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On my brothers 79 CJ they work very well, and yes it sucks having to get out when the jeep is all muddy or all wet, but for being a 25 year old esign on that thing, works very well. I cant complain, but to buy a new truck...that is Bull S%*T to have to get out and do it.
 

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Manual all the way. I wouldn't be worried about CV wear with my green keys. Shift on the fly as long as the hubs are locked.


I had to get out of the truck just once because the hubs weren't locked. I was drift busting and got sucked into the drift. The one side was a piece of cake but the other...
 

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Green keys do nothing for driveline axle angles except increase them.
 

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I don't know if the design has changed but my 1994 K1500 had 4X$4 lever in the floor. The way I rmember it was there was a chamber in the front diferential and when you switch to 4X4 it closed a circuit which heated an element and this element heated a gas charge and the gas charge expanded and locked the front wheels in. I remember this because on really cold days it took longer to engage. So does the Dmax use the same type of actuator?
 

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Cruz_Man said:
I don't know if the design has changed but my 1994 K1500 had 4X$4 lever in the floor. The way I rmember it was there was a chamber in the front diferential and when you switch to 4X4 it closed a circuit which heated an element and this element heated a gas charge and the gas charge expanded and locked the front wheels in. I remember this because on really cold days it took longer to engage. So does the Dmax use the same type of actuator?
No the actuator is now an instant on electric motor driving a worm gear. No time delay in the cold.
 

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hoot said:
Green keys do nothing for driveline axle angles except increase them.

I guess I don't get your point. Mine is if you had lockouts the CV's wouldn't be turning all the time so they would wear less. I remember the first 4x4 craze in the late 70's when guys would jack up full time 4x4's and have to drop the front drive shaft or have it lengthened so it wouldn't shell the u-joints out.
 

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CADman_ks said:
I think that the standard on Ford Super Dutys is MANUAL lock out hubs. I think that you have to order and add on automatic hubs...

Ford has a dual system on all Superduties with the Pushbutton 4wd. There are lockable hubs, but they can be set to auto. It is a good compromise because if something goes wrong with the auto locker, you can still get out and lock in the hubs. Manually locking the hubs is also nice for those unexpected times where you get stuck, but do not have the forward motion to allow the auto locker to lock.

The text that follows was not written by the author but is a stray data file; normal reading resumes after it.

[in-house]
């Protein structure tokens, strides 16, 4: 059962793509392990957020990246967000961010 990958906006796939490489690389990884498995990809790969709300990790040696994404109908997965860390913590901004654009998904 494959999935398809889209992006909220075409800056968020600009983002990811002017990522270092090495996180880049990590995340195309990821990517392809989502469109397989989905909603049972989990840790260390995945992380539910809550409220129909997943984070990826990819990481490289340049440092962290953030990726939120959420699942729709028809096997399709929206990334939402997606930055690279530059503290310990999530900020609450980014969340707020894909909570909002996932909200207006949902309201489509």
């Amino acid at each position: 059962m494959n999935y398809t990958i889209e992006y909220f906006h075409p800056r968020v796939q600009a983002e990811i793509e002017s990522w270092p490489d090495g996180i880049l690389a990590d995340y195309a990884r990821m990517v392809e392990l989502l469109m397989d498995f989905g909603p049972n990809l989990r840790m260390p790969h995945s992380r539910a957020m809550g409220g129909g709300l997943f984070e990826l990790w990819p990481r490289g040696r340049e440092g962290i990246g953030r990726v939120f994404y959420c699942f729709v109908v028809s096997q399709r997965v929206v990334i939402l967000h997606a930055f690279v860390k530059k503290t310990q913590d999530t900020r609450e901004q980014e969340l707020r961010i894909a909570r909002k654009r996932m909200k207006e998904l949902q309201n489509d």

The straight manual locker is available, but 99% of the Superduties have the pushbutton setup.
 

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Jeli said:
hoot said:
Green keys do nothing for driveline axle angles except increase them.

I guess I don't get your point. Mine is if you had lockouts the CV's wouldn't be turning all the time so they would wear less. I remember the first 4x4 craze in the late 70's when guys would jack up full time 4x4's and have to drop the front drive shaft or have it lengthened so it wouldn't shell the u-joints out.
Yes driveshafts.

You said CV wear so I assumed you meant the axles. Green Keys will increase front axle angle but not front drivesahft angle. The differential is mounted to the frame.Edited by: hoot
 

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Discussion Starter #19
martyb said:
Ford has a dual system on all Superduties with the Pushbutton 4wd. There are lockable hubs, but they can be set to auto. It is a good compromise because if something goes wrong with the auto locker, you can still get out and lock in the hubs. Manually locking the hubs is also nice for those unexpected times where you get stuck, but do not have the forward motion to allow the auto locker to lock.


The straight manual locker is available, but 99% of the Superduties have the pushbutton setup.

Actually, that would really be the ideal setup. After reading some of these posts, I realized that there are times when I could use manual lockers myself. For example, when you want to be in 2LO. On our trucks with pushbutton at least, that's not an option...


cadman_ks
 

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CADman_ks said:
martyb said:
Ford has a dual system on all Superduties with the Pushbutton 4wd. There are lockable hubs, but they can be set to auto. It is a good compromise because if something goes wrong with the auto locker, you can still get out and lock in the hubs. Manually locking the hubs is also nice for those unexpected times where you get stuck, but do not have the forward motion to allow the auto locker to lock.


The straight manual locker is available, but 99% of the Superduties have the pushbutton setup.

Actually, that would really be the ideal setup. After reading some of these posts, I realized that there are times when I could use manual lockers myself. For example, when you want to be in 2LO. On our trucks with pushbutton at least, that's not an option...


cadman_ks
I don't think it's a very reliable hub system. It's got lots of parts to make that happen that are suseptable.